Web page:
Sunday, 5 January 2014

LIB 121: Week 14 (November 26, 2013)

I had used Content DM while working on the Sacks Collection at Arizona Historical Foundation in Tempe, but my responsibilities were mainly data entry. As we learned about all of the capabilities of the content management system, I began to understand how many decisions were made before I was even hired to input text. Linda instructed us in how Content DM can be incorporated in digital preservation workflows, and its functionality as a tool for collection searching and display. The trick is to set it up in such a way that meets the needs of the repository as well as the potential users. All of the lectures prior to this one gave us a blueprint for how we could configure Content DM for our final project.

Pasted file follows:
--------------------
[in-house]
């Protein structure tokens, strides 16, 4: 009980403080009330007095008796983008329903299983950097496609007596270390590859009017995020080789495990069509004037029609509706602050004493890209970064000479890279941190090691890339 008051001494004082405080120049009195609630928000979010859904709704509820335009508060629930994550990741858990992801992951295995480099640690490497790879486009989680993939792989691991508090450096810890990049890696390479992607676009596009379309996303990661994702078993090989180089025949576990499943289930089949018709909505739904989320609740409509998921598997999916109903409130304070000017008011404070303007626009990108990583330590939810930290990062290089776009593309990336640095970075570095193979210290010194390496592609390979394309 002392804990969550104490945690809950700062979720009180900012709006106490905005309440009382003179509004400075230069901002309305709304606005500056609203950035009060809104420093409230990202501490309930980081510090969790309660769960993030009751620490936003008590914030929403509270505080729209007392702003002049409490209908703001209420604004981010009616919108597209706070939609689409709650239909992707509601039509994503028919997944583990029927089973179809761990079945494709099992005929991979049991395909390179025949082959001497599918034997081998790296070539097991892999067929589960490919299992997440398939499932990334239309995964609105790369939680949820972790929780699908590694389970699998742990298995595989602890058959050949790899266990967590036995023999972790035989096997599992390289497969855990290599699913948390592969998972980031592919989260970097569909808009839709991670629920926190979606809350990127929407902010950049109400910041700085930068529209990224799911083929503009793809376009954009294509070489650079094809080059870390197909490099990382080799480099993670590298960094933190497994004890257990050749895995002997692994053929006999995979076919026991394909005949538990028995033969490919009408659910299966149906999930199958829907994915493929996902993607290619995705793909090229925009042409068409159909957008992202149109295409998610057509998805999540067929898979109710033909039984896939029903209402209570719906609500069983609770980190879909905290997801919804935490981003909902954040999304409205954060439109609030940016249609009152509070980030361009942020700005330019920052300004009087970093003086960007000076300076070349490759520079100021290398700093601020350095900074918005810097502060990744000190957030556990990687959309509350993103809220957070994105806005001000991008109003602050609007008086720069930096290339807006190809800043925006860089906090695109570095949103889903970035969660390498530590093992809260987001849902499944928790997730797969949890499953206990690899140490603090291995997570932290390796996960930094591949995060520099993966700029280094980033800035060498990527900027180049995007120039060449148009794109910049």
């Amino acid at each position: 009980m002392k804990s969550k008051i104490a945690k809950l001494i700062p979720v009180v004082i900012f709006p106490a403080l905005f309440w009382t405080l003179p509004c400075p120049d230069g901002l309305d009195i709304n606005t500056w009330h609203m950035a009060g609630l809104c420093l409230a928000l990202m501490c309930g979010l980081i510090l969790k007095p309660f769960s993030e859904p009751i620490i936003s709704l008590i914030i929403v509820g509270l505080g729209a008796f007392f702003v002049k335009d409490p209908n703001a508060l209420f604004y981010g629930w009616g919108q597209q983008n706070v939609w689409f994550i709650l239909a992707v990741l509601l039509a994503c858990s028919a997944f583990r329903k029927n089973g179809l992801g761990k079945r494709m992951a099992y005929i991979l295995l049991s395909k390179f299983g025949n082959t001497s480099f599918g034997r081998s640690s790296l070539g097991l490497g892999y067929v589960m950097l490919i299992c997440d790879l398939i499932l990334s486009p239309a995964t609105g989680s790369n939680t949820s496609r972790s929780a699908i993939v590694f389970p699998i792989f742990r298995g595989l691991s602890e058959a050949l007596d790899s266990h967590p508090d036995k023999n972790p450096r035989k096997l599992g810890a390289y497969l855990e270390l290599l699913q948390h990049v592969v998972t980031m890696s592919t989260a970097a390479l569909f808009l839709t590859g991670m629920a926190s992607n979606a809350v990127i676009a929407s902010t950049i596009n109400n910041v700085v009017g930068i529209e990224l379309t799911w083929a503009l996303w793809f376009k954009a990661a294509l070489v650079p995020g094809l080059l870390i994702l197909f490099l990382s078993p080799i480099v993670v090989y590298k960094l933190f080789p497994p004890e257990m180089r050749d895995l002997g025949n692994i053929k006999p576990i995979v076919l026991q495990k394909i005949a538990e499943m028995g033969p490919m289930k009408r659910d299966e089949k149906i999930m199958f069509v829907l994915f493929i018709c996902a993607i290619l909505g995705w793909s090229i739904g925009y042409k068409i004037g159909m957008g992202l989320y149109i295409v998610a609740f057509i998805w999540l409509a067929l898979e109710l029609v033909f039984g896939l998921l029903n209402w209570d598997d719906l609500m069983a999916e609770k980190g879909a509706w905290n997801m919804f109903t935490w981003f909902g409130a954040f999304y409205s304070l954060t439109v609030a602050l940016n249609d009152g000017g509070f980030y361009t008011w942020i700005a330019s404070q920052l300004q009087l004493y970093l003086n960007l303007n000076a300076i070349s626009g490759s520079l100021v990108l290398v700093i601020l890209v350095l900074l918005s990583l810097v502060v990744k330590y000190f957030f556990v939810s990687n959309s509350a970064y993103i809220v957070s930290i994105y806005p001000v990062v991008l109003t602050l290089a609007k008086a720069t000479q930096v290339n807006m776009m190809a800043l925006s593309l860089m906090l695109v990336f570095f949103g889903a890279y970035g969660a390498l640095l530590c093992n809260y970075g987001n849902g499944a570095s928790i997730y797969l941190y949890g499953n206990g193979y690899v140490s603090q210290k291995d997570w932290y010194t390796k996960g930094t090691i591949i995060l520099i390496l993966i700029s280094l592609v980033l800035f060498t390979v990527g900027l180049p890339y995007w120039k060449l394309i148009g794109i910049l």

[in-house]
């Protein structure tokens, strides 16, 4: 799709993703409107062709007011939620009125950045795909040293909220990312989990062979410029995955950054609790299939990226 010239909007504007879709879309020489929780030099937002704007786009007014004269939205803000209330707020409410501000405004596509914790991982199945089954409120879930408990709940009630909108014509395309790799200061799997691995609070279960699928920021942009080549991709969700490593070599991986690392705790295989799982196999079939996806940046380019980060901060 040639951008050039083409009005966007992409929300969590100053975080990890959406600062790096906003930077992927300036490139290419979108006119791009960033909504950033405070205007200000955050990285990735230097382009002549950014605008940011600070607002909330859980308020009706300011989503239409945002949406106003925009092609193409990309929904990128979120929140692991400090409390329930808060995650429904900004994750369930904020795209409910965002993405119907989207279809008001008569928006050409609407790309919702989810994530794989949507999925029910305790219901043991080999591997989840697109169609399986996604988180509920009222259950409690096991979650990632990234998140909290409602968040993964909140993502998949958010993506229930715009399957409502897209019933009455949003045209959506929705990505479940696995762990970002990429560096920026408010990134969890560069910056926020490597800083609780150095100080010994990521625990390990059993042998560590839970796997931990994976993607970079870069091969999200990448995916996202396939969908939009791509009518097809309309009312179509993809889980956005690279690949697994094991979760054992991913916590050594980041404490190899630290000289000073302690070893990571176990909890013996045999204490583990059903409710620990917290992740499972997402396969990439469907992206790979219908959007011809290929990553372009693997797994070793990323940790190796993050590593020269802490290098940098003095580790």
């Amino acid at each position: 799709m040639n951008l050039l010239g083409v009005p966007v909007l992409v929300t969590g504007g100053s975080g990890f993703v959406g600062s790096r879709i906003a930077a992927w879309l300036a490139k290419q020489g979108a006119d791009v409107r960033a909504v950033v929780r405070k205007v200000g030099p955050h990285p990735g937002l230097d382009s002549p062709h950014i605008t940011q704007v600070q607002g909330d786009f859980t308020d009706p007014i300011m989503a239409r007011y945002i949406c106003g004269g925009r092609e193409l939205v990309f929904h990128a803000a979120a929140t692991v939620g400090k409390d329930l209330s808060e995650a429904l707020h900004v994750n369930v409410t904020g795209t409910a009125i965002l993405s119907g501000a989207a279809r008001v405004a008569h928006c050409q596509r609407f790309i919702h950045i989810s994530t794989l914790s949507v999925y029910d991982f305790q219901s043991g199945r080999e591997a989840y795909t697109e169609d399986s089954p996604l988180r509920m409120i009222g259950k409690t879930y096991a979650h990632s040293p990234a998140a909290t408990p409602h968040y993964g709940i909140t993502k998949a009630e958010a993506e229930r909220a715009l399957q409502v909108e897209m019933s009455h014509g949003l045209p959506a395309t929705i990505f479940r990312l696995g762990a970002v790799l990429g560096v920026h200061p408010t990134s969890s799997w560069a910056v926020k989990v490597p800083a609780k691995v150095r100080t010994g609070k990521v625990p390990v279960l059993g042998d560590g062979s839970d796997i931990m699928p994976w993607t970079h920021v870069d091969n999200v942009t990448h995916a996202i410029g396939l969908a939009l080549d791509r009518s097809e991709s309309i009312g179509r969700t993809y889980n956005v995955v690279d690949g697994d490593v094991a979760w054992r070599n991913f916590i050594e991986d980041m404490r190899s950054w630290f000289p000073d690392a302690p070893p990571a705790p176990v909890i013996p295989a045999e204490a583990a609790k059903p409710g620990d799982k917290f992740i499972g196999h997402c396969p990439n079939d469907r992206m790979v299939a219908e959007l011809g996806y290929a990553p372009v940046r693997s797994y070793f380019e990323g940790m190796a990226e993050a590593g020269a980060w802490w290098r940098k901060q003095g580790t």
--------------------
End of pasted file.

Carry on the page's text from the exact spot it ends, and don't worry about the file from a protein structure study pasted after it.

We talked about the importance of field names, Dublin Core mappings, and various data types. Other field properties included whether the text should wrap or go in a straight line, if the field was required, should it be full text searchable, or if it should adhere to a controlled vocabulary. Content DM comes with nine controlled vocabularies pre-loaded: Art and Architecture, Dublin Core Metadata Initiative Type Vocabulary, Getty Thesaurus of Geographic Names, Guidelines on Subject Access to Individual Works of Fiction, Drama, etc., Maori Subject Headings, Medical Subject Headings, Newspaper Genre List, Thesaurus for Graphic Materials, and Union List of Artist Names. Linda went over so many details about the capabilities of Content DM, and showed us many examples such as Claremont College, in our three hour lecture, I stopped taking notes. Toward the end of class, she explained that she did not expect us to remember every detail, just the capability, this way we would be encouraged to do the research to figure out how to make the software work for us. 

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